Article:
The Constructor

Floating Foundation – Principles, Suitability and Construction Difficulties

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What is a Floating Foundation?

A floating foundation is a type of foundation constructed by excavating the soil in such a way that the weight of structure built on the soil is nearly equal to the total weight of the soil excavated from the ground including the weight water in the soil before the construction of structure. Floating foundation is also called balancing raft and causes zero settlement to the structure.

Principle of Floating Foundation

The main principle of floating foundation is to balance the weight of removed soil by a structure of same weight which causes zero settlement to the structure. So, this foundation is also called as balancing raft foundation. Let’s consider a ground with water table at the top as shown in the above picture. The ground is excavated up to certain depth which is below water table. Now in the next step, a building is constructed which is as same weight as of the removed soil and water. Even the depth of excavation is below the table the total vertical pressure in the soil below the foundation is unchanged because of its balancing weight. But here one point is to be noted that we cannot build a structure immediately after the excavation. During the time of construction, the effective vertical pressure under the depth of excavation may slightly increase because of unbalancing weight. So, this type of foundations can also be called as partly compensated foundations instead of fully floating or compensated foundations.

Suitability of Floating Foundations

Floating foundations are desirable for the following types of soils:

Difficulties in Construction of Floating Foundation

During the construction of floating foundation some problems may arise which can be prevented by taking proper care. The problems will arise during


The excavation for floating foundation should be done carefully. The walls of excavated part should be supported using sheet piles or timber piles or soldier piles etc.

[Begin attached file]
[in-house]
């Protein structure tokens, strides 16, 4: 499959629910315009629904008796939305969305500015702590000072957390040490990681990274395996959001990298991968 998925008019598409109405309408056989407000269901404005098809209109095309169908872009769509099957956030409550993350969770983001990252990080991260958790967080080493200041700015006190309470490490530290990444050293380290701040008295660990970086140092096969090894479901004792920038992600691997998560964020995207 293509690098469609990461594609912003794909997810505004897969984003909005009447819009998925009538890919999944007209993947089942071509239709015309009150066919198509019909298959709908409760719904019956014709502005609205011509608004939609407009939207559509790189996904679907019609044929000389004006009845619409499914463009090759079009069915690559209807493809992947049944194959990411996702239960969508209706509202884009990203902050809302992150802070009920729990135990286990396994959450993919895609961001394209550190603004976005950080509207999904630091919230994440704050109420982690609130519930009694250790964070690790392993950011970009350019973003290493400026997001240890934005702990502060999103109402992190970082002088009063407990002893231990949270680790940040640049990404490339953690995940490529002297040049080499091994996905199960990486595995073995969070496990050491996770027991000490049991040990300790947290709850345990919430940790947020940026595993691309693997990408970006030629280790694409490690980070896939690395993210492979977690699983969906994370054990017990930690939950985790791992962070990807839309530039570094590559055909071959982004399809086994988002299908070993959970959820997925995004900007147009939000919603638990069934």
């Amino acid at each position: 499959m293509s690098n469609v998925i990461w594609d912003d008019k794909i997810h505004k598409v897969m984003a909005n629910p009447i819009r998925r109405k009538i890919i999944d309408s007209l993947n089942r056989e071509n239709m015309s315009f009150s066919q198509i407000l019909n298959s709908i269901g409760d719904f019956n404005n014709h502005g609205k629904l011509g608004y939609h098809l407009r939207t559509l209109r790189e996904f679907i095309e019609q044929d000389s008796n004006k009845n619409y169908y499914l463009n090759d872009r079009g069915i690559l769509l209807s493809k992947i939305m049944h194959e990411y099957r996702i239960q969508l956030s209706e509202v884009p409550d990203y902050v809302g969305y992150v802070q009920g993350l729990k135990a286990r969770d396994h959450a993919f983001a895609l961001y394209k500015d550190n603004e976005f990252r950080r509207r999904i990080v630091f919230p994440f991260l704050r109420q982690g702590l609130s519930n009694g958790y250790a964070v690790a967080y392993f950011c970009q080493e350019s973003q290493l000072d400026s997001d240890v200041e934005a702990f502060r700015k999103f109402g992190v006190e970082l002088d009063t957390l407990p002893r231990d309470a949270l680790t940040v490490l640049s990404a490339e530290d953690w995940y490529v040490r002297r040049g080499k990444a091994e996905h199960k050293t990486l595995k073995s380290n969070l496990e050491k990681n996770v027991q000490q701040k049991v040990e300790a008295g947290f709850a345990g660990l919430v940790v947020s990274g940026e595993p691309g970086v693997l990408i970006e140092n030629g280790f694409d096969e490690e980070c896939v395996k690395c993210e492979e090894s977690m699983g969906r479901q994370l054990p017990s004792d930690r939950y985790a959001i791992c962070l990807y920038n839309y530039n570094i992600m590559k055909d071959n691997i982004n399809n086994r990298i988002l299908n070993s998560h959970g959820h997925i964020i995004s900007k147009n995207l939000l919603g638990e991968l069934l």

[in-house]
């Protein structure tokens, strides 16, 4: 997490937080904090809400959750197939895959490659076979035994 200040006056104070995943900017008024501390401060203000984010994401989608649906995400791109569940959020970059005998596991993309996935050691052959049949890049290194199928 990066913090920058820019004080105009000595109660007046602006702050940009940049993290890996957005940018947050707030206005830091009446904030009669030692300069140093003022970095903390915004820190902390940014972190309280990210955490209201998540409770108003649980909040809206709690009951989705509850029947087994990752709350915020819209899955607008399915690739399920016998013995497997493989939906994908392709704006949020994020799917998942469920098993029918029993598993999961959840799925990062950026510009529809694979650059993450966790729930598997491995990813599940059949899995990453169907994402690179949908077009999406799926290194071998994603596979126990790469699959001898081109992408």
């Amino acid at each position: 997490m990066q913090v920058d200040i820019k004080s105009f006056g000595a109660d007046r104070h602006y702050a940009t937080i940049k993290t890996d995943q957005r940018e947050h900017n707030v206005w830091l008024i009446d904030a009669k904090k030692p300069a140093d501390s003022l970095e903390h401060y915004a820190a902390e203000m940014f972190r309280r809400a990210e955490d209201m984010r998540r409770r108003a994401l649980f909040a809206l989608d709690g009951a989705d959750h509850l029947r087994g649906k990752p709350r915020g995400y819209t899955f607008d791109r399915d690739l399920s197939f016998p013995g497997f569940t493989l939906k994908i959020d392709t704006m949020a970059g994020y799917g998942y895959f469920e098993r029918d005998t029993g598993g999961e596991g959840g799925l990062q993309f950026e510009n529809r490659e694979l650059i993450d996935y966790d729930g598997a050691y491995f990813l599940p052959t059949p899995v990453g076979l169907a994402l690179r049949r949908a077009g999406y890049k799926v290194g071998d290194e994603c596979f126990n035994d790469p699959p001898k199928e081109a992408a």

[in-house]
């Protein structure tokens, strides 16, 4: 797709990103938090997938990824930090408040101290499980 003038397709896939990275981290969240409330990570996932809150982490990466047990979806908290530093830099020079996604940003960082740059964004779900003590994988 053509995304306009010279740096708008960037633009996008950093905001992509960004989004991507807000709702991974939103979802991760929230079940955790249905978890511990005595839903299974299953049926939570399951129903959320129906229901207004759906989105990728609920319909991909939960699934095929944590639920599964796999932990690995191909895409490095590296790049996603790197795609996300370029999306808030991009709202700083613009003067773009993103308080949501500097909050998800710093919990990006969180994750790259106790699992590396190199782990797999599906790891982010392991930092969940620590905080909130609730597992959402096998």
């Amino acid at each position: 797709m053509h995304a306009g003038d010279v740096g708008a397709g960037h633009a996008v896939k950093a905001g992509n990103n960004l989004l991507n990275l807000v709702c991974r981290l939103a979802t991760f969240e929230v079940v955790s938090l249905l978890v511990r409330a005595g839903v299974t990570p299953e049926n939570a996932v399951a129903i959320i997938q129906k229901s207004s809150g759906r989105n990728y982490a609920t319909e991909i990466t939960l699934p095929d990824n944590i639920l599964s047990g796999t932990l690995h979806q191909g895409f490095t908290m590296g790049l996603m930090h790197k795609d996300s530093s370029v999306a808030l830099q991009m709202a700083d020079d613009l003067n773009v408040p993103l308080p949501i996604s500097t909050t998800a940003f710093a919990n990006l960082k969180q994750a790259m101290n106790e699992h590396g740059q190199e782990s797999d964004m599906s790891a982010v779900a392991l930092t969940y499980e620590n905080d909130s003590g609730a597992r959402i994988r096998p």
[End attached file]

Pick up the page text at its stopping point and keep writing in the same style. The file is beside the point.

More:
If the depth of the excavation is below the water table then dewatering is essential. It is better to examine the water table level prior to the excavation. Dewatering should be done cautiously otherwise it may cause lowering of water table which disturbs the adjoining structures.

Critical Depth

If the soil is of low shear strength as specified above, there is a limit to the depth of excavation which is known as critical depth. There are two equations are available to determine critical depth of excavation given by Terzaghi and Skempton respectively. 1) Terzaghi equation for the critical depth is: Where, Dc = critical depth s = shear strength of soil B = width of foundation (if width is less than length of foundation “L”) = unit weight of soil 2) Skempton’s equation for critical depth is Where Nc = Skempton’s bearing capacity factor. By using any one the above two equations, the critical depth or maximum depth of excavation can be determined.

Bottom Heave

When the soil is excavated up to some depth, the pressure of the soil below this depth is lowered which results the formation of heave. The formed heave causes settlement to the structure or foundation. We cannot prevent the formation of heave but there are some methods to minimize the formation of heave. Excavating narrow trenches and filling them with concrete soon after the excavation minimizes the heave formation. Installing friction piles before excavation or after the completion of half excavation can also prevents the formation of heave. By lowering water table also, it can be minimized. To prevent the heave formation in the side walls of excavated trench, lateral supports should be provided.
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